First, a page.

CASE NO. 2367

Heard at Montreal, Wednesday, 12 May 1993







The assessment of sixty (60) demerits and dismissal of employee G. Coulombe, CanPar, Montreal, Quebec.


By notice dated December 15th, 1992, employee G. Coulombe was advised to be present for an interview on Thursday, December 17, 1992 at 5:00 p.m. for allegedly falsifying time card on December 9th, 1992, violation of Rule 10E of the Drivers Manual.

By notice dated December 23rd, 1992, this employee was advised sixty (60) demerits have been assessed to his personal file. On the same date a letter signed by J. Poirier, Manager P&D addressed to employee G. Coulombe advised him that he was being dismissed effective upon receipt of this letter.

The Union asserts the statement signed by Mr. Raymond Muir, given to the Union along with all other documents is not the same as the one shown to the employee or his representative at the interview.

The Union also asserts the charges of falsification of time card on December 9th, 1992 were not sustained at the interview held on December 17th, 1992.

The Union also asserts the Company visited the customers at Carrefour Laval on December 18th, and again on December 21st, 1992 in order to sustain the charges.

The Union also asserts the Company did not hold a further interview or reopen the original interview to present the information from the customers of Carrefour Laval.

The Union further asserts the Company used the information received by visiting the customers on December 18th, and 21st, 1992 to assess the sixty (60) demerits and dismiss employee G. Coulombe.

The Union grieved the assessment of sixty (60) demerits and the dismissal requesting the removal of the sixty (60) demerits and reinstated with full compensation with interest, and full seniority and benefits.

The Company declined to remove the demerits and reinstate the employee.




There appeared on behalf of the Company [among others]:

G. Gagnon Counsel

P. D. MacLeod Director of Terminals, Toronto

And on behalf of the Union [among others]:

M. Church Counsel, Toronto

J. J. Boyce National Vice-President, Ottawa

On Thursday, 10 June 1993, there appeared on behalf of the Company:

G. Gagnon Counsel

P. D. MacLeod Director of Terminals, Toronto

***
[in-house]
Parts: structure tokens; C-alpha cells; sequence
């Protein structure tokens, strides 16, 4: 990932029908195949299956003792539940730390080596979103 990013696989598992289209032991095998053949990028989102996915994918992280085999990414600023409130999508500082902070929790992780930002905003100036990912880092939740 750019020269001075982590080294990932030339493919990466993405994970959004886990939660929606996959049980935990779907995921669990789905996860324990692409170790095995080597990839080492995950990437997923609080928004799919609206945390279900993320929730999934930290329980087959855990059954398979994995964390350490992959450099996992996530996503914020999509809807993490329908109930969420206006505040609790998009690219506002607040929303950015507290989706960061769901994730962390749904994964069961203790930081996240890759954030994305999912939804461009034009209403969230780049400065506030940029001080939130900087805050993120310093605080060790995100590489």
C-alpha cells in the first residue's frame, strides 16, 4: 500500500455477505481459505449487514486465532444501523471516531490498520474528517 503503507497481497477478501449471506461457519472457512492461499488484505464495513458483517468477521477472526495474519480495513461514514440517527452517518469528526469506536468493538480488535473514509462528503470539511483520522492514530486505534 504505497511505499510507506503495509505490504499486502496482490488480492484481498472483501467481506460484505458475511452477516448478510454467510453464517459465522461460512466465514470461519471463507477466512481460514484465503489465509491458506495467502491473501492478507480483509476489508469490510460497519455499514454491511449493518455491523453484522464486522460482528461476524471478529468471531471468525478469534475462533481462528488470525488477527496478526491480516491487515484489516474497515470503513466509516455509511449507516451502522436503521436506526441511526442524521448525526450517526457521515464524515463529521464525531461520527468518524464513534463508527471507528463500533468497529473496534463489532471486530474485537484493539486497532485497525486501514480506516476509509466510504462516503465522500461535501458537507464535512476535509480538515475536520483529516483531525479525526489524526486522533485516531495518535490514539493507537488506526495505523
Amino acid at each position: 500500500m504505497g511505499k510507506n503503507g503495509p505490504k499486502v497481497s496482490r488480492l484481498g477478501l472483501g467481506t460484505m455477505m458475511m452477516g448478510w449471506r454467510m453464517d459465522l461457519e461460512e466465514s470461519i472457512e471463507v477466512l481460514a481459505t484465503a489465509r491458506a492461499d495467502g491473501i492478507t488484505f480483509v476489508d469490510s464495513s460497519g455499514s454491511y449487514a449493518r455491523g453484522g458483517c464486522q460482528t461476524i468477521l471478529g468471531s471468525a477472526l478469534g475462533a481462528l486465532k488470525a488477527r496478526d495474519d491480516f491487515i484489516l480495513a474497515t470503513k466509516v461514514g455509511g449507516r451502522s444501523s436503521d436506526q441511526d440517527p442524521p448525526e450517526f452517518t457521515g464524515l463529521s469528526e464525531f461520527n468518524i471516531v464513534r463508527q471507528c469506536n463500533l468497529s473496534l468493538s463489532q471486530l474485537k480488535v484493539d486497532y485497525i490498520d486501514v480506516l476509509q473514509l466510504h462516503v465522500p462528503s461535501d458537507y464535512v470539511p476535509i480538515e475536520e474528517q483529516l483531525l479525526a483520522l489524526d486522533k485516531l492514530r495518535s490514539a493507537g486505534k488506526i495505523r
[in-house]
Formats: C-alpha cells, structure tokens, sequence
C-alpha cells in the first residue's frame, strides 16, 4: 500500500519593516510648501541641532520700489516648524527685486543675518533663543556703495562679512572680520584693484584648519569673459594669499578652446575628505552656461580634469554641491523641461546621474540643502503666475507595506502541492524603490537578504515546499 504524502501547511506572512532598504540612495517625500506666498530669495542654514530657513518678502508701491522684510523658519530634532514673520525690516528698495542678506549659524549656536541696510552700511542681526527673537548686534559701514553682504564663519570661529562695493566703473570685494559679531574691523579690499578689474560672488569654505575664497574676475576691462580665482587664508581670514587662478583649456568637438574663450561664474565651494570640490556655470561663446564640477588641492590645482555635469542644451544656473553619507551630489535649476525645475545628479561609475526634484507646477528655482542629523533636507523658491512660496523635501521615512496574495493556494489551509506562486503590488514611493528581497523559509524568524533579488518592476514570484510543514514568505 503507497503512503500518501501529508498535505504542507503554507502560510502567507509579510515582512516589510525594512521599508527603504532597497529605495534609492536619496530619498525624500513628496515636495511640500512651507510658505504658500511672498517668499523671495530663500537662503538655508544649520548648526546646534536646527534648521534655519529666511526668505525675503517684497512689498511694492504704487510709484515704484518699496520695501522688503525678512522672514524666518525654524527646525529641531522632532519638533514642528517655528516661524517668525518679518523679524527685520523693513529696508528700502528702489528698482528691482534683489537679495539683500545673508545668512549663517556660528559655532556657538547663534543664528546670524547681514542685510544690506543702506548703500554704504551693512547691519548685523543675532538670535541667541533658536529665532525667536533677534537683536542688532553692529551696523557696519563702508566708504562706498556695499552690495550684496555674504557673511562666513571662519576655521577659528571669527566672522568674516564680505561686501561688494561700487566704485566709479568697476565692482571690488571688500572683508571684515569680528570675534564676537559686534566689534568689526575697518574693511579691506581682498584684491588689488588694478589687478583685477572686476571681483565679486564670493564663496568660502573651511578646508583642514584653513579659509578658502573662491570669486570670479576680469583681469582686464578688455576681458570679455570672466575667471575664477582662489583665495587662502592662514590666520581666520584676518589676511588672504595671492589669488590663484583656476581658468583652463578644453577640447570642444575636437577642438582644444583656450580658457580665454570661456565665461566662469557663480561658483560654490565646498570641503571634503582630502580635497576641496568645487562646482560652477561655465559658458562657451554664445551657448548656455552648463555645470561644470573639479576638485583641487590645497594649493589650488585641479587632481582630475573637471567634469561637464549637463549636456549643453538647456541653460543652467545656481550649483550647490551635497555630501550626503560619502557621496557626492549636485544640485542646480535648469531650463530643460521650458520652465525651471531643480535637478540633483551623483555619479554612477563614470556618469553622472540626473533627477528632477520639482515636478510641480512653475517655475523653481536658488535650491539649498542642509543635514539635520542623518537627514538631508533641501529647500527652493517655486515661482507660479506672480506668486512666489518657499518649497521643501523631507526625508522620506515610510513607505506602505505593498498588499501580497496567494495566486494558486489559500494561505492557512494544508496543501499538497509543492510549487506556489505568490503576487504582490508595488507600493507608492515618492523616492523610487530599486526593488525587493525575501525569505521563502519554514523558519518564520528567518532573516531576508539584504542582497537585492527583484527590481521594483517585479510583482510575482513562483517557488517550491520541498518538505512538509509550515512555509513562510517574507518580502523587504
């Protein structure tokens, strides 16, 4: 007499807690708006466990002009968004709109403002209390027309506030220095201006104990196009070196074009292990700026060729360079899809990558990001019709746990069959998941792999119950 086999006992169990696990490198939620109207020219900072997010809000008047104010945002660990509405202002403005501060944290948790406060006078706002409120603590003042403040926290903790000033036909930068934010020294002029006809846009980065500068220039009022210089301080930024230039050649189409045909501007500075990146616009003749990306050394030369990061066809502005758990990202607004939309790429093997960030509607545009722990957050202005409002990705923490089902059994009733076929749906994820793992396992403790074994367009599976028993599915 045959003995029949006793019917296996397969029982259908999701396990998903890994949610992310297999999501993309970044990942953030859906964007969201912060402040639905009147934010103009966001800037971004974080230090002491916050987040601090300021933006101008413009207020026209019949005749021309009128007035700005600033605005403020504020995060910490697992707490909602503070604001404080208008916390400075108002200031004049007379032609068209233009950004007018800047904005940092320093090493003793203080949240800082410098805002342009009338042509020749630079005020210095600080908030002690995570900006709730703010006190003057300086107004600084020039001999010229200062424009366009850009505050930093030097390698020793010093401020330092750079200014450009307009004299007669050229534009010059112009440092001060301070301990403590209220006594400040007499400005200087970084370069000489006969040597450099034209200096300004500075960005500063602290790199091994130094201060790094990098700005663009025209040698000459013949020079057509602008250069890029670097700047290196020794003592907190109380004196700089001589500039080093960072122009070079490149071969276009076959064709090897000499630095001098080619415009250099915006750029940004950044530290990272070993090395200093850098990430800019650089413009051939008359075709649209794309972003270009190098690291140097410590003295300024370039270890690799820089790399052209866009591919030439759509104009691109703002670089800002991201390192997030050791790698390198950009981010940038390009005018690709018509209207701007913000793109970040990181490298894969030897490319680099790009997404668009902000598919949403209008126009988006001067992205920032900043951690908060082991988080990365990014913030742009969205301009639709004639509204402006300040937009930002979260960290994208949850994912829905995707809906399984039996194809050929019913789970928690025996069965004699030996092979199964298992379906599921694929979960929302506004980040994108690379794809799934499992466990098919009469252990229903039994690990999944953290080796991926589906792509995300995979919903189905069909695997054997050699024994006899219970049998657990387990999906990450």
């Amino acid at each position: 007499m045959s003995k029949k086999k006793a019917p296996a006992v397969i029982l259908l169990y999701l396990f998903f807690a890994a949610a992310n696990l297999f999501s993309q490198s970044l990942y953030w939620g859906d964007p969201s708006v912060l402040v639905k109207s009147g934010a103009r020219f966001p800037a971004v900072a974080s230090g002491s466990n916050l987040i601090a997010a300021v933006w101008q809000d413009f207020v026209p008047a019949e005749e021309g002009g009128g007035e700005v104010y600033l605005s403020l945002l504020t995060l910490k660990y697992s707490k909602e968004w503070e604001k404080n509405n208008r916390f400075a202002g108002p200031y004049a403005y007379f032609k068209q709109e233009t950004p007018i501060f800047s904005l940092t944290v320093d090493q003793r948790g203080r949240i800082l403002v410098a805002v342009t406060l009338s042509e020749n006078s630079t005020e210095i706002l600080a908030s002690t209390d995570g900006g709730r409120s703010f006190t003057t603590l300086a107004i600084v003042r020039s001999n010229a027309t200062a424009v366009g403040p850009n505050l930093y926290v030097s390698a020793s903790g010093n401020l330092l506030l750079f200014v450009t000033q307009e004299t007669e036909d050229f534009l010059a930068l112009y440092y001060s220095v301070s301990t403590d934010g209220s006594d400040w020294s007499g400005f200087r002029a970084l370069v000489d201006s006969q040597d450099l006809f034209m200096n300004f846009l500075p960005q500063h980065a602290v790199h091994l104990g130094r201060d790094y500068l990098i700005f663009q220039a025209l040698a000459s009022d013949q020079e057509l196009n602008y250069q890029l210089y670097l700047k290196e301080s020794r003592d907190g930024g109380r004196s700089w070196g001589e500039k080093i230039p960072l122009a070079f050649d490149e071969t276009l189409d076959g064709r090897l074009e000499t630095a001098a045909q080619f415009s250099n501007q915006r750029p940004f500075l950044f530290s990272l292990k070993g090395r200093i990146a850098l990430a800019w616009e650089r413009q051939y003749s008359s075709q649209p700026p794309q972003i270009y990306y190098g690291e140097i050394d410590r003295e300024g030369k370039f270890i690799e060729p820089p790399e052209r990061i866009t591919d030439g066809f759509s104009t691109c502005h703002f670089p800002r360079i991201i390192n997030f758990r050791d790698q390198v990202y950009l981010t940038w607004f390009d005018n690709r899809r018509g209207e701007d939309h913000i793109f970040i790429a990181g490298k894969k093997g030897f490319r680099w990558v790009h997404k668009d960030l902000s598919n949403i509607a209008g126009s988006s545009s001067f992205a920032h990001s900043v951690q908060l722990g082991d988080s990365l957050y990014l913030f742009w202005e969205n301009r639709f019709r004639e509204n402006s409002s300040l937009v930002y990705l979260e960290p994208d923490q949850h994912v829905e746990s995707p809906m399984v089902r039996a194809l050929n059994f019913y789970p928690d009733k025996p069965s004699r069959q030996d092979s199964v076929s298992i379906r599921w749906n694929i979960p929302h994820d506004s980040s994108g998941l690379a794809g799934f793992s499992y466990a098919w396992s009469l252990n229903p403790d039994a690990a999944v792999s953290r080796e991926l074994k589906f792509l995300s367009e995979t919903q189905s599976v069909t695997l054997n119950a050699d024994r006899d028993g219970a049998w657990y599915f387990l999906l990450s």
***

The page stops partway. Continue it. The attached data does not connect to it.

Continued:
R. Dupuis Regional Manager, Montreal

J. Poirier P&D Manager, Montreal

J. Bordeleau P&D Supervisor, Montreal

R. Muir Witness

And on behalf of the Union:

K. Cahill Counsel, Montreal

J. Marr Vice-President, Saint John

G. Coulombe Grievor


The Arbitrator cannot accept the claim of the Union to the effect that the Company violated the terms of article 6 of the collective agreement. The evidence establishes that the sole subject of the interview of December 17, 1992 was the activities of Mr. Coulombe during the period of time for which he had written "no lunch" on his work summary sheet for December 9, 1992. It is true that the letter of discharge could have been more precise concerning the particular reason for the discharge, and it leaves open to discussion the possibility of believing that the grievor was disciplined for having taken his coffee breaks at noon hour. However, the Union has not established, to the satisfaction of the Arbitrator, that the terms of article 6.5 are mandatory. It is to be noted that the consequences of not conforming to the conditions of article 6.5 are not articulated in the collective agreement, as is the case for articles 6.2 and 6.3. Furthermore, in the Arbitrator's view, the employer did conform to the requirements of article 6 as it concerns its obligation to provide copies of the documentation to the Union. during and after the interview.

As to the issue concerning the justification for the penalty of discharge, the position of the Company is less compelling. The Arbitrator accepts that the employee did not respect the rules of the Company concerning breaks. In the Arbitrator's view, Mr. Coulombe ought to have declared at least a part of the forty-five minutes in question as a meal break. However, the evidence of the Company leaves something to be desired. It did not clarify the activities of Mr. Coulombe for the period in question, and leaves in substantial doubt his intention to knowingly defraud his employer. I thing that the grievor is guilty of negligence rather than of fraud.

For these reasons, and given the discipline record of Mr. Coulombe, I judge that there is reason to reduce the disciplinary penalty. The grievor shall be reinstated into his employment, without compensation for his loss of wages and benefits and without loss of seniority. His discipline file will stand at forty-five demerits. Mr. Coulombe must, however, appreciate the importance of filling out his time card in a precise and complete fashion in the future, and that another similar infraction could justify a more severe disciplinary penalty.

June 11, 1993 (signed) MICHEL G. PICHER